Finding the mixing rate between cumulus clouds and the air surrounding them is one of the major issues in parameterizing cumulus convection, and various parameterizations have been formulated (Nordeng 1994; Siebesma 1998; Grant and Brown 1999; Gregory 2001). Direct cloud measurements of lateral mixing in clouds are difficult to realize and therefore very scarce. On cloud entrainment there is essentially only the results of Raga et al. (1990), who estimated the order of magnitude of the entrainment rate. In the last decades large eddy simulation models have become an alternative tool to study cumulus convection (Sommeria 1976; Beniston and Sommeria 1981; Cuijpers and Duynkerke 1993). To evaluate the mixing terms in this parcel model, LES results on shallow cumulus are used, such as observed during BOMEX and the Small Cumulus Micro-physics Study (SCMS). For details of these cases and the LES runs see appendix A. Equation (8) will be treated term by term to determine which are dominating and which can be neglected.

First, the turbulent flux term IV in (8) is considered. Since we are dealing with small, rising parcels we can safely make the well-known top-hat approximation for the vertical flux in (6), so that term IV can be neglected.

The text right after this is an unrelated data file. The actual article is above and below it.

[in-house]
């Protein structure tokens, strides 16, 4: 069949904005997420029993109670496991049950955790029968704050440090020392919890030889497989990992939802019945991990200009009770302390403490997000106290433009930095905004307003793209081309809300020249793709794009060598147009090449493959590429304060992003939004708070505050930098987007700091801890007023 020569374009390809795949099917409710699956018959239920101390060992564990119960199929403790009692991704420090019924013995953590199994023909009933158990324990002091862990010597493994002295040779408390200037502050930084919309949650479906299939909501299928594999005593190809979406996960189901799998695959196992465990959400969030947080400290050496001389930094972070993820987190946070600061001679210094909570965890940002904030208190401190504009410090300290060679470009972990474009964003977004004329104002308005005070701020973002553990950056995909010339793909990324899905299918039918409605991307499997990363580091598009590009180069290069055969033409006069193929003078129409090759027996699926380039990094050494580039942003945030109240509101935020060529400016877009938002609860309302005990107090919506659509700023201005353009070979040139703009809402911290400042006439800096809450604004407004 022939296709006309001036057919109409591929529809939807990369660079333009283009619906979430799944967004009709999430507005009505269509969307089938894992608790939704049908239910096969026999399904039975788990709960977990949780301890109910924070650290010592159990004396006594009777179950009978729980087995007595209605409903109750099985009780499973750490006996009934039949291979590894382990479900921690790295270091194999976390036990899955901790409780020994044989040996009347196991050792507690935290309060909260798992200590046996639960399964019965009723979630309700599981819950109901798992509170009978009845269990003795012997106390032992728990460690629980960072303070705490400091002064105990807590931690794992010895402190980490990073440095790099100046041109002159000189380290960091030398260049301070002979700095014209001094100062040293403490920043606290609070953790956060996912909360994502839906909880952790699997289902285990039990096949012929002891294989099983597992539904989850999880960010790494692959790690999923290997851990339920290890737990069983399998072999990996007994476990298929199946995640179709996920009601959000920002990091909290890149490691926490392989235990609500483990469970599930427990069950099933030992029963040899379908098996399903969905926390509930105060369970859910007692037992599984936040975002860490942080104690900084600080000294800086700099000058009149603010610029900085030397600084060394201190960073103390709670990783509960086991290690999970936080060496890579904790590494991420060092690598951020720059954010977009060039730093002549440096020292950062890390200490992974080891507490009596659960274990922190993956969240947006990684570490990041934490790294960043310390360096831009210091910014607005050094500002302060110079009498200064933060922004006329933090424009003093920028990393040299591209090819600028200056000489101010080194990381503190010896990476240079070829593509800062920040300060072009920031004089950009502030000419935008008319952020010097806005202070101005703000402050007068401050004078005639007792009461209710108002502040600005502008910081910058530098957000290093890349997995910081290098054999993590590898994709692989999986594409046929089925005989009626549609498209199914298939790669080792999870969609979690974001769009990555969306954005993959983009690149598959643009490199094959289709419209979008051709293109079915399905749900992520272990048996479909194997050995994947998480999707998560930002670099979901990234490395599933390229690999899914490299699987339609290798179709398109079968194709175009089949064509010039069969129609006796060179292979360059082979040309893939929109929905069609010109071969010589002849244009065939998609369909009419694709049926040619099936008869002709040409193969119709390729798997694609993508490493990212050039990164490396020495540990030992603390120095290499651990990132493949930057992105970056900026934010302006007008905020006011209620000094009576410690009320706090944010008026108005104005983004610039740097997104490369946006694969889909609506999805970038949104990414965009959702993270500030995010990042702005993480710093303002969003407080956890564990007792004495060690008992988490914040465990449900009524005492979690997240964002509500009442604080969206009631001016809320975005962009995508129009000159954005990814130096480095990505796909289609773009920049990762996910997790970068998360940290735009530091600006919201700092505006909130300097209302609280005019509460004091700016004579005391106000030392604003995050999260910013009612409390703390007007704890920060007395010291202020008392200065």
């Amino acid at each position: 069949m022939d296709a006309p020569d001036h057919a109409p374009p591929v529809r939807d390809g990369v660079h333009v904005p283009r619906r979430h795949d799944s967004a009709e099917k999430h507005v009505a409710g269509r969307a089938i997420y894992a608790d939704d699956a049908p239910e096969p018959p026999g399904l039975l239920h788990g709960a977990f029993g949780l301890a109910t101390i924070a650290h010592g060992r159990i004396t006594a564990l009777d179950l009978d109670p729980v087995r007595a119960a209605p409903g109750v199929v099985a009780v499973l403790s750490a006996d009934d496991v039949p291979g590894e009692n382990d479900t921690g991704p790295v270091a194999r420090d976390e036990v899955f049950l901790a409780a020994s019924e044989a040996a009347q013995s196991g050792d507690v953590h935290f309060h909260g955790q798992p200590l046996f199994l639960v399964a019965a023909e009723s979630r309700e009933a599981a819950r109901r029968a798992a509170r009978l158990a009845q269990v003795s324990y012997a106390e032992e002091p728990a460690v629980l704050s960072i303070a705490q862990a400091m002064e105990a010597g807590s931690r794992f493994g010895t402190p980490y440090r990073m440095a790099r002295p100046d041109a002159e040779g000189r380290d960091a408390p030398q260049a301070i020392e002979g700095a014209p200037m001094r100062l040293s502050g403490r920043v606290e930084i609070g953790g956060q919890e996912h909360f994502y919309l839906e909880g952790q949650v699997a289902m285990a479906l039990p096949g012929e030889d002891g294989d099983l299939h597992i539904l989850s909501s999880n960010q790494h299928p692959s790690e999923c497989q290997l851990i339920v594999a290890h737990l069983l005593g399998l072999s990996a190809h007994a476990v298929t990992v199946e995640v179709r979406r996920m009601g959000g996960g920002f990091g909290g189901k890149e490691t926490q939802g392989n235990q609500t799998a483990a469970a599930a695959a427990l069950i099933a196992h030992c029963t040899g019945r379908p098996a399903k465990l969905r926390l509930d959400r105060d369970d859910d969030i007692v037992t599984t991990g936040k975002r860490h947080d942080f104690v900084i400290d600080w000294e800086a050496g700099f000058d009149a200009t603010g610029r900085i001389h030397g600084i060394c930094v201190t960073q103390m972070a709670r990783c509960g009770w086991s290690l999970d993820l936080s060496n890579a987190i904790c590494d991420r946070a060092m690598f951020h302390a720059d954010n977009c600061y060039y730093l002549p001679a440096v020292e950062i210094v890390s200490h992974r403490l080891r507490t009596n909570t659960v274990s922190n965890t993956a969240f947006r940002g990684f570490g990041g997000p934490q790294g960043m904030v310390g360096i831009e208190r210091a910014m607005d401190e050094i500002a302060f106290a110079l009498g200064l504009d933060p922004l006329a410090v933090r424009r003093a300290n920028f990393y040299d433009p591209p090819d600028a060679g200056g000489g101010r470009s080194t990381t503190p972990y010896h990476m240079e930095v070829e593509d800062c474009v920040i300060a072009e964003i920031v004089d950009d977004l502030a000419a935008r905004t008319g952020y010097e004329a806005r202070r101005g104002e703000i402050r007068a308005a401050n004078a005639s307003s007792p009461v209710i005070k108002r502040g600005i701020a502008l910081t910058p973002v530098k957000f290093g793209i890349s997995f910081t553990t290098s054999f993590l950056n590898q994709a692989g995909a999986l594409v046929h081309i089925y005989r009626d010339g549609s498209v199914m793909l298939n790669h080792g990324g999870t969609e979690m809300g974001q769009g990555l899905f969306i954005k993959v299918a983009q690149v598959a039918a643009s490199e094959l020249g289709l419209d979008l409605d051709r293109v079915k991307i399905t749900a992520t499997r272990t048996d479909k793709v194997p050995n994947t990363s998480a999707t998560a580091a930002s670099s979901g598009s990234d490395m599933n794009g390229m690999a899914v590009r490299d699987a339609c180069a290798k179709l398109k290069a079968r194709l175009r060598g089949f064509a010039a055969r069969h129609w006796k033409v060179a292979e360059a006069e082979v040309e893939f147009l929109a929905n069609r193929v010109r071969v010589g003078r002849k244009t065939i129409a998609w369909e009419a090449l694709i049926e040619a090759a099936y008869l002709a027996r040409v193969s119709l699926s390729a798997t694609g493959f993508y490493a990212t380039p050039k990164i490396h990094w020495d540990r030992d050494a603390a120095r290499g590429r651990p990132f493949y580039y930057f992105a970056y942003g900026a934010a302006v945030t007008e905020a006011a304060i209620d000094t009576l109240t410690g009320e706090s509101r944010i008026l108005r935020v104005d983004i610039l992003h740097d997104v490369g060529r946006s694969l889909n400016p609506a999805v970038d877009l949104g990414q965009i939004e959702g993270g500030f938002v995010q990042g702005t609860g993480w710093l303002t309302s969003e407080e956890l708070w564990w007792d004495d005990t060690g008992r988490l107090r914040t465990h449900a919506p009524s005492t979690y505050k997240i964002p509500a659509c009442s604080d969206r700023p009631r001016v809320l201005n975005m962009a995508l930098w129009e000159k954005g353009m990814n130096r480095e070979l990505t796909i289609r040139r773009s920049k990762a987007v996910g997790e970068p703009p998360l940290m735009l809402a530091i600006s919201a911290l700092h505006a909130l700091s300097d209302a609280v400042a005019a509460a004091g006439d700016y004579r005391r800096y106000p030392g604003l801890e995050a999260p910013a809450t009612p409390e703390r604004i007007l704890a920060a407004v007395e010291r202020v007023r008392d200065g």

Second, terms I and II have to be treated. The parcel is to describe an in-cloud volume of air much smaller than the typical dimensions of shallow cumulus clouds. To parameterize the mixing process in terms of parcel mean and environmental properties, the characteristics of the air that this small in-cloud parcel entrains should be specified. To this purpose LES cannot yet be used, because the typical present-day horizontal resolution of LES is too low to adequately resolve the small fluctuations inside individual cumulus clouds. This also makes it difficult to determine which of the two terms I and II is dominating in the mixing process.